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What impact did the Lake Placid World University Games have? Time will tell

A group of people with jackets that say "Canada" on the back walk through a snowy village.
Emily Russell
/
ncpr
Canadian athletes walk through downtown Lake Placid during the 2023 World University Games.

The World University Games wrapped up in Lake Placid on Sunday. New York State invested hundreds of millions of dollars in the region's Olympic venues in recent years to prepare for the games, which was the biggest sporting event the area has hosted since the 1980 Winter Games.

Many local business owners say they didn't have the immediate impact many were hoping for, though organizers and officials are adamant that the investment will pay off in the years and decades to come.

Nearly a decade ago, when former state senator Betty Little was still representing the North Country, she got together with her colleagues in Albany. They were starting to organize a pitch to host the World University Games.

“Way back, 2015-2016, we knew that Lake Placid would always be historic, having had two Olympic games but if you don’t have venues that are up to speed, that have the right starting gates and all of that kind of stuff, you’re not going to get those athletes there.”

A ski lift is shown on a mountain with trees and snow.
Photo courtesy of the Olympic Regional Development Authority.
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The newly renovated Olympic ski jumps in Lake Placid.

So New York State said it would invest big time in its Olympic venues. Lake Placid ultimately won the bid in 2018 and the state has followed through on its plan, funneling more than half a billion dollars into the facilities through the Olympic Regional Development Authority.

There were upgrades to the ski jumping complex, the speedskating oval, the Olympic hockey arena, the Mt. Van Hoevenberg ski complex, and the civic center in Saranac Lake, among others.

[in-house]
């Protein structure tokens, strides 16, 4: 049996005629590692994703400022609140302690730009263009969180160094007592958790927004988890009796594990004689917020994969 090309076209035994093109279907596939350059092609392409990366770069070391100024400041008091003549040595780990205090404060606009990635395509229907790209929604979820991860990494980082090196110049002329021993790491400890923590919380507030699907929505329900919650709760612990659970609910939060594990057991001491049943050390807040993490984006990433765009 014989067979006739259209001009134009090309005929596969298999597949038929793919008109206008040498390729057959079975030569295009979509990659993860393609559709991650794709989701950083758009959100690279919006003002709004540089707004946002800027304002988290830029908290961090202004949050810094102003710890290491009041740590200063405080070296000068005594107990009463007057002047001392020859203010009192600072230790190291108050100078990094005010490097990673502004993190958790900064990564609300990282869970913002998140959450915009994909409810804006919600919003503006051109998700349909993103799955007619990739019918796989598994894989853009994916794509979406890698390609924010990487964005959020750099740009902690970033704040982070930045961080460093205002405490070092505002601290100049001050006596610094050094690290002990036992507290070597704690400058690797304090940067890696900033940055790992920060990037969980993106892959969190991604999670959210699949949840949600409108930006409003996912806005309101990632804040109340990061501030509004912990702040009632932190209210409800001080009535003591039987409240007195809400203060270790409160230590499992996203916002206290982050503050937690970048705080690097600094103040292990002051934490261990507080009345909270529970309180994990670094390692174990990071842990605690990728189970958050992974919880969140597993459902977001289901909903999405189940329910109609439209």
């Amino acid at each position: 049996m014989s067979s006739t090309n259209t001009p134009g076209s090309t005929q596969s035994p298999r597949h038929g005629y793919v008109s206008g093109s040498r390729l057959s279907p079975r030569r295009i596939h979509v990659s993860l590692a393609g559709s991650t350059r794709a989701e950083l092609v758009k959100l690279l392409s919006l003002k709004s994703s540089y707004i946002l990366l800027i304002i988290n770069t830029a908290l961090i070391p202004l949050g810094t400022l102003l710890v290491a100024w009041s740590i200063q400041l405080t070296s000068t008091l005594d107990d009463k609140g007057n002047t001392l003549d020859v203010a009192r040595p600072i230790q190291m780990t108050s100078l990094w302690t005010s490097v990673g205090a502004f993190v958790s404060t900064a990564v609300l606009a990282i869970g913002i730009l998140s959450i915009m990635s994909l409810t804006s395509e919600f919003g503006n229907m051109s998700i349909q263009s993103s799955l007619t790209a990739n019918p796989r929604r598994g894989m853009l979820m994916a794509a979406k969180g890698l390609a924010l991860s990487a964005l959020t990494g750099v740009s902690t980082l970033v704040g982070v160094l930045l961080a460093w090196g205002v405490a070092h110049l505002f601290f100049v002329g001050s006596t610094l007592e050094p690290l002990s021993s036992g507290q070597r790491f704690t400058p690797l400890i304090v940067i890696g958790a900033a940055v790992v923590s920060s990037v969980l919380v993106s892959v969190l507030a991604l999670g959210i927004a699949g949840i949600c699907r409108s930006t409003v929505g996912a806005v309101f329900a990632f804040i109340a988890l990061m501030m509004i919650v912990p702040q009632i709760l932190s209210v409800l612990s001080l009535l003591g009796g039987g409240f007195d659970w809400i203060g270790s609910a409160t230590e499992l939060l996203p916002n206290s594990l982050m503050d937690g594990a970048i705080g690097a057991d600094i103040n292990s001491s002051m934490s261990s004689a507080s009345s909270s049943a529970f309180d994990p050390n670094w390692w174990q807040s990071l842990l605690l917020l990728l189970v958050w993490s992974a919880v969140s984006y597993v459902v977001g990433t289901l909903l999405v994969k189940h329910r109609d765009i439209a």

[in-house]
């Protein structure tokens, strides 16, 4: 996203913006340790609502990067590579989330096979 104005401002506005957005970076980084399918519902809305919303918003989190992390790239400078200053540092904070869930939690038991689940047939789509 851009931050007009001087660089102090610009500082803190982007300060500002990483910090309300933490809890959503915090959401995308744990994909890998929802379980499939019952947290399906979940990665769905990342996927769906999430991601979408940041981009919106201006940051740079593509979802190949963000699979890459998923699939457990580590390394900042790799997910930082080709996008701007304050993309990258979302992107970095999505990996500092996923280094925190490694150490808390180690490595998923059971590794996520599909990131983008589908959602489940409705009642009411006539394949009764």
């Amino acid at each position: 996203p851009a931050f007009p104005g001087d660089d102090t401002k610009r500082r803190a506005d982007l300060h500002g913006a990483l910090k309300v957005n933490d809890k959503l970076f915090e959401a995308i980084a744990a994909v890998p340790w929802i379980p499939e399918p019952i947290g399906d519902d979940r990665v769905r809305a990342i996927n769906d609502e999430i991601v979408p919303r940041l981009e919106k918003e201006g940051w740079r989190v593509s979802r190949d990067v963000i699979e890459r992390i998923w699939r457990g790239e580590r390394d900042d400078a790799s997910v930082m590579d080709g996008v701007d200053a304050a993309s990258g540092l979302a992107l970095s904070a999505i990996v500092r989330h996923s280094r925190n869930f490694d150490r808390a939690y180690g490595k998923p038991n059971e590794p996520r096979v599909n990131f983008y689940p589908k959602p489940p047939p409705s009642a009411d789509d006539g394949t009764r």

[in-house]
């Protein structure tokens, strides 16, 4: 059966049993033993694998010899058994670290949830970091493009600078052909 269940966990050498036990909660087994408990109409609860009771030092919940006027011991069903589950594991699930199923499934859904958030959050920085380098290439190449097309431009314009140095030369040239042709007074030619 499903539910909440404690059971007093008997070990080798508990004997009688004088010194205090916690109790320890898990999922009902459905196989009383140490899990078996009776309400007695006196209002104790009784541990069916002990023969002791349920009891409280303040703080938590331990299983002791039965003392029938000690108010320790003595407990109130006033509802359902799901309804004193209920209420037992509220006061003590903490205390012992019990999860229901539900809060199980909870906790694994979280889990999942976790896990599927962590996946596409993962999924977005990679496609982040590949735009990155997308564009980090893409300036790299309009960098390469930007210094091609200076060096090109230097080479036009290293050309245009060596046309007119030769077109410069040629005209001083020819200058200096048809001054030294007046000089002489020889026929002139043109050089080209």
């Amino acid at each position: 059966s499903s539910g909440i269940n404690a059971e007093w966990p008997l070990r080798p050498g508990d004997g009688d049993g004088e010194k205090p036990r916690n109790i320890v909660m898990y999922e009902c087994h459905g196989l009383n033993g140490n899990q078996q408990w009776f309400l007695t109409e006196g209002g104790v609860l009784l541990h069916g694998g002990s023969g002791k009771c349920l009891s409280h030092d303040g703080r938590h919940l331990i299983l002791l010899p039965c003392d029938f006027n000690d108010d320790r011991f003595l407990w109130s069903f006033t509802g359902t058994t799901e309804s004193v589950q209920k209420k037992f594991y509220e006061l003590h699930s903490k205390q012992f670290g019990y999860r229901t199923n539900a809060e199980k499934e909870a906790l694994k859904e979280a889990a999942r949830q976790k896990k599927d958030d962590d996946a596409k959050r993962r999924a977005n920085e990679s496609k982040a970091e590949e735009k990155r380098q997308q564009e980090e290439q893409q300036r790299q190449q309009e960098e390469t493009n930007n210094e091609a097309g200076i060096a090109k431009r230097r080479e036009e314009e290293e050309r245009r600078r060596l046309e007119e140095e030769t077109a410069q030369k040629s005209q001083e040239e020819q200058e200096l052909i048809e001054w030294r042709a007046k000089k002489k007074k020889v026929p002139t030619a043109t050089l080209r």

People sit and watch a curling match in an arena.
Emily Russell
/
ncpr
Local students packed the stands at a curling match during the 2023 World University Games in Saranac Lake.

On the final day of the World University Games, fans cheered at the men’s 30-kilometer cross-country ski race at Mt. Van Hoevenberg. Ingrid Butts came from Colorado to watch her son, Garrett Butts, compete. Butts, who competed as a cross-country skier at the 1992 and 1994 Winter Olympics, said the trails in Lake Placid are top-notch.

“World-class venue right here," said Butts, "and from what I understand the courses are really challenging, but fun, especially for 30 kilometers.”

Her son flies through the stadium. He ultimately finished sixth that day. Other people at various events around the North Country had a similar take on venues, that they really are world-class now. 

A course is shown with a skier on it. A bridge above has a sign that says :"World University Games."
Emily Russell
/
ncpr
A skier climbs the 30-kilometer course at the Mt. Van Hoevenberg Ski Complex during the 2023 World University Games.

Downtown Lake Placid also got a $13.6 million facelift ahead of the games. The hope, especially among businesses, was that the games would boost sales.

“I think we did have a lot of expectations with the hype that went along with the event," said Rana Swistak, manager of Eastern Mountain Sports on Main Street. EMS, like a lot of other businesses, prepped and stocked up.

“I ended up having a team come up a couple of days before opening to help reorganize the store, we decided to extend our hours and there really wasn’t that traffic that we expected.”